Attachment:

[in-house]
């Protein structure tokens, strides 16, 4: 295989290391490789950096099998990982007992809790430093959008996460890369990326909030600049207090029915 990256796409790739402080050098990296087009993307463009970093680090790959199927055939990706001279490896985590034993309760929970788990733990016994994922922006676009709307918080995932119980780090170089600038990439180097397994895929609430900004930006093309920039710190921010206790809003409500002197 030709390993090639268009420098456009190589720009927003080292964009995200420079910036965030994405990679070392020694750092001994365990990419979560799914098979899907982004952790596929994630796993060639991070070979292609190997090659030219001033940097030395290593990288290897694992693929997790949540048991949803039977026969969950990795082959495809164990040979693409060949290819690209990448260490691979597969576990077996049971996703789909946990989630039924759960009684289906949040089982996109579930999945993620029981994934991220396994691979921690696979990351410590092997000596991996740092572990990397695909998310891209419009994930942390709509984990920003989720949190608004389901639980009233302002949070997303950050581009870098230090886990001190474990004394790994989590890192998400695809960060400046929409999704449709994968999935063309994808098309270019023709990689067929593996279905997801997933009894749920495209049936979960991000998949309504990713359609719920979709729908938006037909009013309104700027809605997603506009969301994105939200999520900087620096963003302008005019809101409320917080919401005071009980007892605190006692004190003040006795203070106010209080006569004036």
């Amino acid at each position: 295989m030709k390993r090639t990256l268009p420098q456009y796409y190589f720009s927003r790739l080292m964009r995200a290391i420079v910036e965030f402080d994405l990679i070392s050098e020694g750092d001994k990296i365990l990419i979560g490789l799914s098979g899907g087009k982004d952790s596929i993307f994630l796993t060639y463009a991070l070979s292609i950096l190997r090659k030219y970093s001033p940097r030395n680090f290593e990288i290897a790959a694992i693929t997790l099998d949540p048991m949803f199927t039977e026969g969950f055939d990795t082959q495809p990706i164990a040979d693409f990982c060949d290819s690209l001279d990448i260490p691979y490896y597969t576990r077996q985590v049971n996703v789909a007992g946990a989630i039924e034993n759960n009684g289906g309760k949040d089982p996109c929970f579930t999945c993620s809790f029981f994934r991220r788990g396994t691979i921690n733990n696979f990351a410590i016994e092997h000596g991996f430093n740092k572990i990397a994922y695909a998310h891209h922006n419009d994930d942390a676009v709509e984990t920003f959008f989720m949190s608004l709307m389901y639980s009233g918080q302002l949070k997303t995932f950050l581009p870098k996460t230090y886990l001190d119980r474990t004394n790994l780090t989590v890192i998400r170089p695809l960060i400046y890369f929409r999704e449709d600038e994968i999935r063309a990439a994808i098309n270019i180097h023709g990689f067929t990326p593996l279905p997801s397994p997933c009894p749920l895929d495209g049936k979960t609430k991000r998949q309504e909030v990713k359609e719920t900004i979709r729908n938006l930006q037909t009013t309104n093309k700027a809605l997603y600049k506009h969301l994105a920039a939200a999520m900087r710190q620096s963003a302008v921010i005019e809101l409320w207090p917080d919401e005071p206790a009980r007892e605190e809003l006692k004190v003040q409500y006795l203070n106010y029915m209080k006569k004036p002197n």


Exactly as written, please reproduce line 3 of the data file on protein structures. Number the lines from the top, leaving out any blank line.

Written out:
């Amino acid at each position: 295989m030709k390993r090639t990256l268009p420098q456009y796409y190589f720009s927003r790739l080292m964009r995200a290391i420079v910036e965030f402080d994405l990679i070392s050098e020694g750092d001994k990296i365990l990419i979560g490789l799914s098979g899907g087009k982004d952790s596929i993307f994630l796993t060639y463009a991070l070979s292609i950096l190997r090659k030219y970093s001033p940097r030395n680090f290593e990288i290897a790959a694992i693929t997790l099998d949540p048991m949803f199927t039977e026969g969950f055939d990795t082959q495809p990706i164990a040979d693409f990982c060949d290819s690209l001279d990448i260490p691979y490896y597969t576990r077996q985590v049971n996703v789909a007992g946990a989630i039924e034993n759960n009684g289906g309760k949040d089982p996109c929970f579930t999945c993620s809790f029981f994934r991220r788990g396994t691979i921690n733990n696979f990351a410590i016994e092997h000596g991996f430093n740092k572990i990397a994922y695909a998310h891209h922006n419009d994930d942390a676009v709509e984990t920003f959008f989720m949190s608004l709307m389901y639980s009233g918080q302002l949070k997303t995932f950050l581009p870098k996460t230090y886990l001190d119980r474990t004394n790994l780090t989590v890192i998400r170089p695809l960060i400046y890369f929409r999704e449709d600038e994968i999935r063309a990439a994808i098309n270019i180097h023709g990689f067929t990326p593996l279905p997801s397994p997933c009894p749920l895929d495209g049936k979960t609430k991000r998949q309504e909030v990713k359609e719920t900004i979709r729908n938006l930006q037909t009013t309104n093309k700027a809605l997603y600049k506009h969301l994105a920039a939200a999520m900087r710190q620096s963003a302008v921010i005019e809101l409320w207090p917080d919401e005071p206790a009980r007892e605190e809003l006692k004190v003040q409500y006795l203070n106010y029915m209080k006569k004036p002197n």